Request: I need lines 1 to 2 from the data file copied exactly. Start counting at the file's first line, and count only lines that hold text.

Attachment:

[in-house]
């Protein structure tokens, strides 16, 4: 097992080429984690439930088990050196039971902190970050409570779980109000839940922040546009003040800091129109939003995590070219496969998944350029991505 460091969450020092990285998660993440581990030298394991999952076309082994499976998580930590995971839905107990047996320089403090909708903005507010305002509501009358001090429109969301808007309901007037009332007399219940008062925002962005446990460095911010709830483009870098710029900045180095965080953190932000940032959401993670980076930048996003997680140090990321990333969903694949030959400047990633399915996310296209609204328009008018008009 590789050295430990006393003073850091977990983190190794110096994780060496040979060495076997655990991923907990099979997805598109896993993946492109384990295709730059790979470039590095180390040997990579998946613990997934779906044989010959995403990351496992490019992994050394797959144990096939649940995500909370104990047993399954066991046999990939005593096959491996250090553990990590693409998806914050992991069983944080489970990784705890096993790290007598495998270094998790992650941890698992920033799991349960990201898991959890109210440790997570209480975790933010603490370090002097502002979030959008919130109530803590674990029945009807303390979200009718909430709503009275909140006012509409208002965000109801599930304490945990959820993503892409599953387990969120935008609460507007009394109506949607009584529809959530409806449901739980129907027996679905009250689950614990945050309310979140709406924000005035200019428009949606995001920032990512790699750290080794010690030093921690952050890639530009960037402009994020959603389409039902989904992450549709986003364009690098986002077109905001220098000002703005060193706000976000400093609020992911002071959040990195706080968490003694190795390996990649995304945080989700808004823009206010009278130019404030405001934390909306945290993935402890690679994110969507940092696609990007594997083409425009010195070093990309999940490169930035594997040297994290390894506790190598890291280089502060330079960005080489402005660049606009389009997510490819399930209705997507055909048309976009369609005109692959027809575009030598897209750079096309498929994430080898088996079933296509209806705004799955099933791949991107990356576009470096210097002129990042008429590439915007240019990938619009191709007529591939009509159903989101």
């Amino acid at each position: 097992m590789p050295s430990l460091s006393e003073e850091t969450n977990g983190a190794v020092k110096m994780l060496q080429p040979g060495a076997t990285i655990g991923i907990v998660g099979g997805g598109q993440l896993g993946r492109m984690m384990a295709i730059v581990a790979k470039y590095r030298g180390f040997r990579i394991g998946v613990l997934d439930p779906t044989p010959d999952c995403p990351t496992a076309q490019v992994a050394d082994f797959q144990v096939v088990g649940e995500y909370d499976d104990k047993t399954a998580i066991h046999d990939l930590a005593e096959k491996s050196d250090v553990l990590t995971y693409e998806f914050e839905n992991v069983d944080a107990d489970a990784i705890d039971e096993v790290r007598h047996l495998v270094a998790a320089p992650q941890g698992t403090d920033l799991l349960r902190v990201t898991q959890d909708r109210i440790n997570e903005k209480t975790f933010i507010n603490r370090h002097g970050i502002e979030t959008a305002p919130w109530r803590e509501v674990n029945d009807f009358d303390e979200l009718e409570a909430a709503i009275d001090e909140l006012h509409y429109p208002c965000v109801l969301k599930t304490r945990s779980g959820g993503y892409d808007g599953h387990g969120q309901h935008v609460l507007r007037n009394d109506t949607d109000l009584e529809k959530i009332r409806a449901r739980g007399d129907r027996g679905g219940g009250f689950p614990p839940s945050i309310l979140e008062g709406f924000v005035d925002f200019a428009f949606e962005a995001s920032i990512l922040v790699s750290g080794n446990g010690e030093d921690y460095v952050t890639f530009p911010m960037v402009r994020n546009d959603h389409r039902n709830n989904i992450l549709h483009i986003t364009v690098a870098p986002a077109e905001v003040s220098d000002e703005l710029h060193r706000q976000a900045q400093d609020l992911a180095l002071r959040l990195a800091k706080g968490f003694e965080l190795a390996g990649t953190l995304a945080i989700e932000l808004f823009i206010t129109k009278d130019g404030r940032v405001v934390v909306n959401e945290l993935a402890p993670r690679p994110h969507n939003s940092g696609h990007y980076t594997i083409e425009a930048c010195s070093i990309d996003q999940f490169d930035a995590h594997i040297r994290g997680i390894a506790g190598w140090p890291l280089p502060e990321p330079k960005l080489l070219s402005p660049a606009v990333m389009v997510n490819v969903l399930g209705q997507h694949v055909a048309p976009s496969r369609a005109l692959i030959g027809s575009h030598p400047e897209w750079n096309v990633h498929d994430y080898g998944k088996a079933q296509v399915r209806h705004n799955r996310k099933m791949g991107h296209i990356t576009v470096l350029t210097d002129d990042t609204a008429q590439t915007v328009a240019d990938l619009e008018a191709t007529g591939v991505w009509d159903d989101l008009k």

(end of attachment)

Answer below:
[in-house]
């Protein structure tokens, strides 16, 4: 097992080429984690439930088990050196039971902190970050409570779980109000839940922040546009003040800091129109939003995590070219496969998944350029991505 460091969450020092990285998660993440581990030298394991999952076309082994499976998580930590995971839905107990047996320089403090909708903005507010305002509501009358001090429109969301808007309901007037009332007399219940008062925002962005446990460095911010709830483009870098710029900045180095965080953190932000940032959401993670980076930048996003997680140090990321990333969903694949030959400047990633399915996310296209609204328009008018008009 590789050295430990006393003073850091977990983190190794110096994780060496040979060495076997655990991923907990099979997805598109896993993946492109384990295709730059790979470039590095180390040997990579998946613990997934779906044989010959995403990351496992490019992994050394797959144990096939649940995500909370104990047993399954066991046999990939005593096959491996250090553990990590693409998806914050992991069983944080489970990784705890096993790290007598495998270094998790992650941890698992920033799991349960990201898991959890109210440790997570209480975790933010603490370090002097502002979030959008919130109530803590674990029945009807303390979200009718909430709503009275909140006012509409208002965000109801599930304490945990959820993503892409599953387990969120935008609460507007009394109506949607009584529809959530409806449901739980129907027996679905009250689950614990945050309310979140709406924000005035200019428009949606995001920032990512790699750290080794010690030093921690952050890639530009960037402009994020959603389409039902989904992450549709986003364009690098986002077109905001220098000002703005060193706000976000400093609020992911002071959040990195706080968490003694190795390996990649995304945080989700808004823009206010009278130019404030405001934390909306945290993935402890690679994110969507940092696609990007594997083409425009010195070093990309999940490169930035594997040297994290390894506790190598890291280089502060330079960005080489402005660049606009389009997510490819399930209705997507055909048309976009369609005109692959027809575009030598897209750079096309498929994430080898088996079933296509209806705004799955099933791949991107990356576009470096210097002129990042008429590439915007240019990938619009191709007529591939009509159903989101």